When our meetings ended, Grace determined it was better for a soft, middle-aged mazungu (eg, me) to take a motorcycle taxi to Lugazi, seven miles away, where we could catch a taxi home on pavement and thus avoid reversing our hellish route. Grace got no opposition from me!
I had never been so happy to be on the back of a motorcycle. I enjoyed the smooth and comfortable ride, if even on dirt. Mainly, I treasured the freedom. A fine consolation, I thought, for the afternoon’s effort. The Mukono countryside is undeniably beautiful. The rolling hills to Lugazi wind through Elysium fields of sugarcane, tea and banana. The air was almost sweet and by now it had cooled comfortably. The fresh breeze was as rewarding and rejuvenating as a cool shower after hard labor. An ominous thought.
Without warning, the blue sky turned dark and we were overtaken by a tropical thunderstorm. Yes, the rain felt wonderful but the irony mounted. In the middle of nowhere, with no shelter to be found, I was helpless to resist. I reminded myself of the lesson the laughing ladies of Nkokonjeru taught me earlier, and I embraced the moment unconditionally and with laughter, in what could be one of life’s cherished moments. Certainly beats the heck out of an oppressive cubicle! We pressed on to Lugazi, where I arrived soaked to the bone and muddy. And, strangely, happy.
The return trip offered little respite. I was filthy, my clothes were saturated, and I was absolutely uncomfortable in the 3rd row of the battering matatu. When we passed the Kampala 15km sign, we came to a dead stop and sat motionless for over an hour. With daylight waning and no indication of impending movement (and a completely fatigued body and mind), I decided to complete my journey on a boda boda. Normally, I reserve bodas for rural backroads and short, relatively safe hops in the city. But this was not normal circumstances. I coveted hygiene and comfort, at any cost. Still, fifteen km on a boda was an unsettling acceptance.
After weaving in and out of opposing lanes of traffic, diverting onto sidewalks and popping wheelies for several km’s, the driver skidded into a petrol station and told me to give him money for fuel. I paid him the fare we agreed upon. He didn’t look to his right, the direction of oncoming traffic, when he pulled back out into the derby. The next thing I heard is the last thing you want to hear on the back of a bike: screeching car tires. How we avoided an inevitable collision, and worse, is a mystery. I think we jumped over a curb and slid into a power pole sustaining only minor scrapes and scratches.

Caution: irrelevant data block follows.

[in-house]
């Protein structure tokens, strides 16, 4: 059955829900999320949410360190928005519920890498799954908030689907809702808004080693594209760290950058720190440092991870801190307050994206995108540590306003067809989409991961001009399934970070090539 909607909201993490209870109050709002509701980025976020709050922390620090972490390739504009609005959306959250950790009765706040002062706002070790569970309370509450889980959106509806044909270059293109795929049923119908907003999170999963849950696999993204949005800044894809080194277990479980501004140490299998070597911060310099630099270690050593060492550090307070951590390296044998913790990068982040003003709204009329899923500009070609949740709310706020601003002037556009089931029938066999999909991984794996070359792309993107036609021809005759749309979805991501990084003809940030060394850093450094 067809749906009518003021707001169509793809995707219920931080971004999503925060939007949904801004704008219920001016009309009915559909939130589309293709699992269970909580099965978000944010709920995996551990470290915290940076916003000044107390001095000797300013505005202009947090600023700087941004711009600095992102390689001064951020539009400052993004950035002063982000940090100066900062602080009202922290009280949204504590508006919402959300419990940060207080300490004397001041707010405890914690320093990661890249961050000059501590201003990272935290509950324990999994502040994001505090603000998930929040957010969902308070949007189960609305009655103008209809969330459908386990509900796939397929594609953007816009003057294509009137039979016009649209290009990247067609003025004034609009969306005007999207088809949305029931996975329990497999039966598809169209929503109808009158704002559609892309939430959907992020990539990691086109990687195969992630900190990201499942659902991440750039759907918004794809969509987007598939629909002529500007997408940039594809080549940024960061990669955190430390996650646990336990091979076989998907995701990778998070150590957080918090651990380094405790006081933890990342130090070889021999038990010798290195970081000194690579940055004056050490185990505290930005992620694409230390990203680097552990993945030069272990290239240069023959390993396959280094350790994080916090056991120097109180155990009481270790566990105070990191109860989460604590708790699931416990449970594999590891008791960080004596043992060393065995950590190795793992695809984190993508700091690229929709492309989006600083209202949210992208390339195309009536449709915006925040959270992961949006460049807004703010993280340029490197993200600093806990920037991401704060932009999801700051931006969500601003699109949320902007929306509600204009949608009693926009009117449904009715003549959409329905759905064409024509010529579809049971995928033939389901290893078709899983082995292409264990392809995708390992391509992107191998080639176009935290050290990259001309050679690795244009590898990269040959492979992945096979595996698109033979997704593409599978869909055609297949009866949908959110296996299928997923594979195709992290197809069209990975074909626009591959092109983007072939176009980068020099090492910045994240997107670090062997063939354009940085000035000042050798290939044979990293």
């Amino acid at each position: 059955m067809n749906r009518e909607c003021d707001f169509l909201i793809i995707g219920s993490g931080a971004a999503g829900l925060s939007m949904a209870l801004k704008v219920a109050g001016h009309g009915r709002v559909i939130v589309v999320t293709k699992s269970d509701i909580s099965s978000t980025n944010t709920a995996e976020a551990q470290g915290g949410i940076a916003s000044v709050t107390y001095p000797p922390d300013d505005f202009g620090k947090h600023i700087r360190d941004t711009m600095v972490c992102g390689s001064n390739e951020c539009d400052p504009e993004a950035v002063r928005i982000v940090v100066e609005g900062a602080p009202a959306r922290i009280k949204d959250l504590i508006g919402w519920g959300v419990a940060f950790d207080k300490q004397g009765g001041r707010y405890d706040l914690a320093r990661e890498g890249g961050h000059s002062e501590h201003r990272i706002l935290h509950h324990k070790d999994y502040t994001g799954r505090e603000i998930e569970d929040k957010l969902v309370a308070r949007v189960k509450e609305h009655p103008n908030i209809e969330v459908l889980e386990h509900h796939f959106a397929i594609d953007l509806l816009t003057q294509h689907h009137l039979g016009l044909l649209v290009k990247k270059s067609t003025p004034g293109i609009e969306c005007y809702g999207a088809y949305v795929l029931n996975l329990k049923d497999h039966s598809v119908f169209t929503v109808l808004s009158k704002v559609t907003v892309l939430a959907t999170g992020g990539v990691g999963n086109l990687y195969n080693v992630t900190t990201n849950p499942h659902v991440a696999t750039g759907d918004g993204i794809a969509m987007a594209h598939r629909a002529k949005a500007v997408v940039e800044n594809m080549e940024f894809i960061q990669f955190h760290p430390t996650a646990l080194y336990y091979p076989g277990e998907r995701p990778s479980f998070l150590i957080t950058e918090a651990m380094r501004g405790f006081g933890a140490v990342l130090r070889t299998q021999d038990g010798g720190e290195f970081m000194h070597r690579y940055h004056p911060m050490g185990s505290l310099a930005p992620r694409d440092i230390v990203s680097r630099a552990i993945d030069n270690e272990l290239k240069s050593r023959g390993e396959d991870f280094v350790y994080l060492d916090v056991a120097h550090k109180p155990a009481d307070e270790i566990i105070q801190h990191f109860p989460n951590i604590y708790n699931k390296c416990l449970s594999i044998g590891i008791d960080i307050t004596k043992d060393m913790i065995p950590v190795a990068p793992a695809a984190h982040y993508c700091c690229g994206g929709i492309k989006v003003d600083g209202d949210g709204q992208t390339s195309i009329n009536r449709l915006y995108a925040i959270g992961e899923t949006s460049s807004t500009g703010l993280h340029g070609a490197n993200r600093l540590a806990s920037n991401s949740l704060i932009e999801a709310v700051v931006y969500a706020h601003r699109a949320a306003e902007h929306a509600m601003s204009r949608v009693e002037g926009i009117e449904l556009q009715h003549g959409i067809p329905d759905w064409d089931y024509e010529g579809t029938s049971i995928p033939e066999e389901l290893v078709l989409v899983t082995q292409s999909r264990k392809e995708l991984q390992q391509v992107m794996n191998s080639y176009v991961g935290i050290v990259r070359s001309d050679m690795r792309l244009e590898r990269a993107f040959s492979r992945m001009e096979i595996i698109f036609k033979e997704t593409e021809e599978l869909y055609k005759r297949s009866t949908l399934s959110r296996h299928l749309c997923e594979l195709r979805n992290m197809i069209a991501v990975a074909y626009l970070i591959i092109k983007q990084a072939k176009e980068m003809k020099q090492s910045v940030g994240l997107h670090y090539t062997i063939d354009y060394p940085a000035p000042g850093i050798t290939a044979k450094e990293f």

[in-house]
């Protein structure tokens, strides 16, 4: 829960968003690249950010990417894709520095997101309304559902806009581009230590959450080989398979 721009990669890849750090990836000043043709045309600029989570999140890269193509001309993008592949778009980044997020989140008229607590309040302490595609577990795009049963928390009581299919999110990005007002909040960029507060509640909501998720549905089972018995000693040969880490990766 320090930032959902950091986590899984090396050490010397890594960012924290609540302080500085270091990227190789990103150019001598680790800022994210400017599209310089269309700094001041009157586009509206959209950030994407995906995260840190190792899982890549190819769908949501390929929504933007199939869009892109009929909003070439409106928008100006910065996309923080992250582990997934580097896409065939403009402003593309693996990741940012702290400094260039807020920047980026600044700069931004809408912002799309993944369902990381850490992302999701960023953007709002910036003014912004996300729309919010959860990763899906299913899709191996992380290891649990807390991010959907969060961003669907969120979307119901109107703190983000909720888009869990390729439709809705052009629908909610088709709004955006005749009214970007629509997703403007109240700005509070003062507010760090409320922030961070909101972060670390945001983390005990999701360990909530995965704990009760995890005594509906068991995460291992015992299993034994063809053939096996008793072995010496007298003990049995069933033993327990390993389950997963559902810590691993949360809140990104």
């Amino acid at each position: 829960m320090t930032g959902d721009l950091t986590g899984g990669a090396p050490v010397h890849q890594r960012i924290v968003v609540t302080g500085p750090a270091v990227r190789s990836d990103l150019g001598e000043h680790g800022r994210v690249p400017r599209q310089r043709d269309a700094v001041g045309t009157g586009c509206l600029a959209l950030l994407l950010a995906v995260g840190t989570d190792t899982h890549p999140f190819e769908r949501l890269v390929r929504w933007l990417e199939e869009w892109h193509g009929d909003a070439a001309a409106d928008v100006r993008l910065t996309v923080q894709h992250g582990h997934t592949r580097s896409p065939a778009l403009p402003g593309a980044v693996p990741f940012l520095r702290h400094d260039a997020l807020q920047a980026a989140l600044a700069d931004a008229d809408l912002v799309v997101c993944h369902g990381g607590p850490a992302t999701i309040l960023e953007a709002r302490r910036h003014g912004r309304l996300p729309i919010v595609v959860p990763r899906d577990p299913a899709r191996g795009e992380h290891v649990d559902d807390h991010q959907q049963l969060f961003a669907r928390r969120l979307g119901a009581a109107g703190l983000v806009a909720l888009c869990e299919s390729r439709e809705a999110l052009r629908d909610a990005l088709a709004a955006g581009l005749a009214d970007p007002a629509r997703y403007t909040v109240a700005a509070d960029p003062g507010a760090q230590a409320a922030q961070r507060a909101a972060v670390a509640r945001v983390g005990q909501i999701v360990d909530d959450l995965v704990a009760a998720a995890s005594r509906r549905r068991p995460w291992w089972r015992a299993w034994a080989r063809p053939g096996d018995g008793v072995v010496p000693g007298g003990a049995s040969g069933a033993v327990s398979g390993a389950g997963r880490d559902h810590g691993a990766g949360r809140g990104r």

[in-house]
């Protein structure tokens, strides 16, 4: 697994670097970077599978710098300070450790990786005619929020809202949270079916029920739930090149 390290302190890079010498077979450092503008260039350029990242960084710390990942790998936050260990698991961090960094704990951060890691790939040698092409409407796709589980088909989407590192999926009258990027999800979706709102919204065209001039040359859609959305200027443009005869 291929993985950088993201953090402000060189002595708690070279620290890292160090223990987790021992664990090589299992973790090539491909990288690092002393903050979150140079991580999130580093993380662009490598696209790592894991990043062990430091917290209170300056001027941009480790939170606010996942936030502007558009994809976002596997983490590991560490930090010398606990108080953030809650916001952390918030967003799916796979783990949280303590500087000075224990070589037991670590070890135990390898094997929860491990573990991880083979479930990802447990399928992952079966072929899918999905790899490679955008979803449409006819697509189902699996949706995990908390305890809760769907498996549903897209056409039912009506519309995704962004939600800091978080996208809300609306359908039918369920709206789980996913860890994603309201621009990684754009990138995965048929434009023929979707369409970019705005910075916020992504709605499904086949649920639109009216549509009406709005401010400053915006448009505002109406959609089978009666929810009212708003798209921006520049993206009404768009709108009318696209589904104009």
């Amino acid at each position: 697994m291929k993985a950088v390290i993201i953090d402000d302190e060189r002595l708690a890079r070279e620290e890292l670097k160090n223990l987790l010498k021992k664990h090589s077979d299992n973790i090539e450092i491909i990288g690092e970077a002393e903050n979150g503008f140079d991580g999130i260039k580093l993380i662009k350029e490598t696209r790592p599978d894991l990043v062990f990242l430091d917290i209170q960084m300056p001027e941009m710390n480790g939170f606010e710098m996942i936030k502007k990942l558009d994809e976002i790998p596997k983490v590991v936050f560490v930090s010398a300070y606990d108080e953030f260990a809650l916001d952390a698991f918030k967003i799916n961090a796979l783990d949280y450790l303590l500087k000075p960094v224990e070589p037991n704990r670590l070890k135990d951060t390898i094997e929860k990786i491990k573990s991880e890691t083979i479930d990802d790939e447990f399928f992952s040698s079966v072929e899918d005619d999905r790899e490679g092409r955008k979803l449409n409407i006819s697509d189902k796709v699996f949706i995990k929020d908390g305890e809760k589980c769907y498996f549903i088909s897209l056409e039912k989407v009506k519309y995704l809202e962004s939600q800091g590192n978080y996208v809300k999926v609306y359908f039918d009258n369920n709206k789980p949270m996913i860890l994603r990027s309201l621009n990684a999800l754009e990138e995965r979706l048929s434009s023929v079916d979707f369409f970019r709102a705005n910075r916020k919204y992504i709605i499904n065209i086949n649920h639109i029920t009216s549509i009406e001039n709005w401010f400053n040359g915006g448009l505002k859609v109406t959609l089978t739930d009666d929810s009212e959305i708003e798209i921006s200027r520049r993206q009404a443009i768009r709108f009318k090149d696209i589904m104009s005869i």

Later that evening over a badly needed beer, I wondered if the effort and risk and suffering were really worth it, just to interview a couple of borrowing groups.
The answer is a resounding yes. I share this folly not just to humor and entertain you, but to illustrate a day in the life of a Kiva Coordinator, whose ordinary day is decidedly unordinary and who delivers extraordinary results.
Kiva Coordinators are a vital link that connects Kiva Lenders to Borrowers. They endure days like this one to bring Uganda’s rural poor into your living room and to put a face and personality on a funding request. Their work is exhausting, demanding intellectual and physical capacity. They travel near and far, and they work under tight deadlines and bear large responsibility. I found this one day in the field to be Blog-worthy; this is Grace and Gina’s everyday reality. After “scooping” stories in the field all day, it’s not atypical to find them writing up their interview notes well into the evening and on weekends so they can post them onto Kiva within deadline. Working hard for the poor.
Kiva Coordinators are unsung heroes. Grace (Pearl Microfinance) and Gina (BRAC Uganda) are talented, intelligent women – both attended top universities on scholarship. Their purpose, like most poverty workers I’ve met, drives them to excellence, regardless of the commitment and personal sacrifice asked of them. It would be a lot easier to stay seated at their desks. But ordinary wouldn’t suit Grace or Gina or any Kiva Coordinator. They thrive because they know that are a playing a unique role – there are less than a few dozen Kiva Coordinators in the world, and Grace and Gina represent two of them (the few, the proud). Kiva Coordinators hold a critical responsibility for attracting lenders by writing compelling borrower profiles, and retaining lenders by writing social and economic impact updates (eg, journals). Watching lenders on the Kiva website from all over the world react to “their” loan excites them, and witnessing first-hand how that loan transforms lives invigorates them further. Grace and Gina are changing the world, one long, hot trip over fiery, dusty, battering roads in afflictive matatus at a time. Their profit is pride and the dividends they receive far surpass the distress they withstand. I hope my slapstick tale helps bring them out of the shadows and into recognition. Ordinary people doing extraordinary things.
I commend BRAC Uganda and PEARL Microfinance for their vision and their commitment to Kiva. Kiva Coordinators are full-time salaried staff resources and, therefore, a long-term investment in their partnership with Kiva, and a further embodiment of their unwavering commitment to poverty alleviation.
It’s truly my great privilege and pleasure to work with Gina and Grace – two remarkable young ladies that I will miss when I return home. I’m proud to call them colleagues. Each one approaches her craft with professionalism, dedication and good cheer, and delivers the results expected by all stakeholders. Their energy inspires me. They are a reward of progress and I’m indebted./>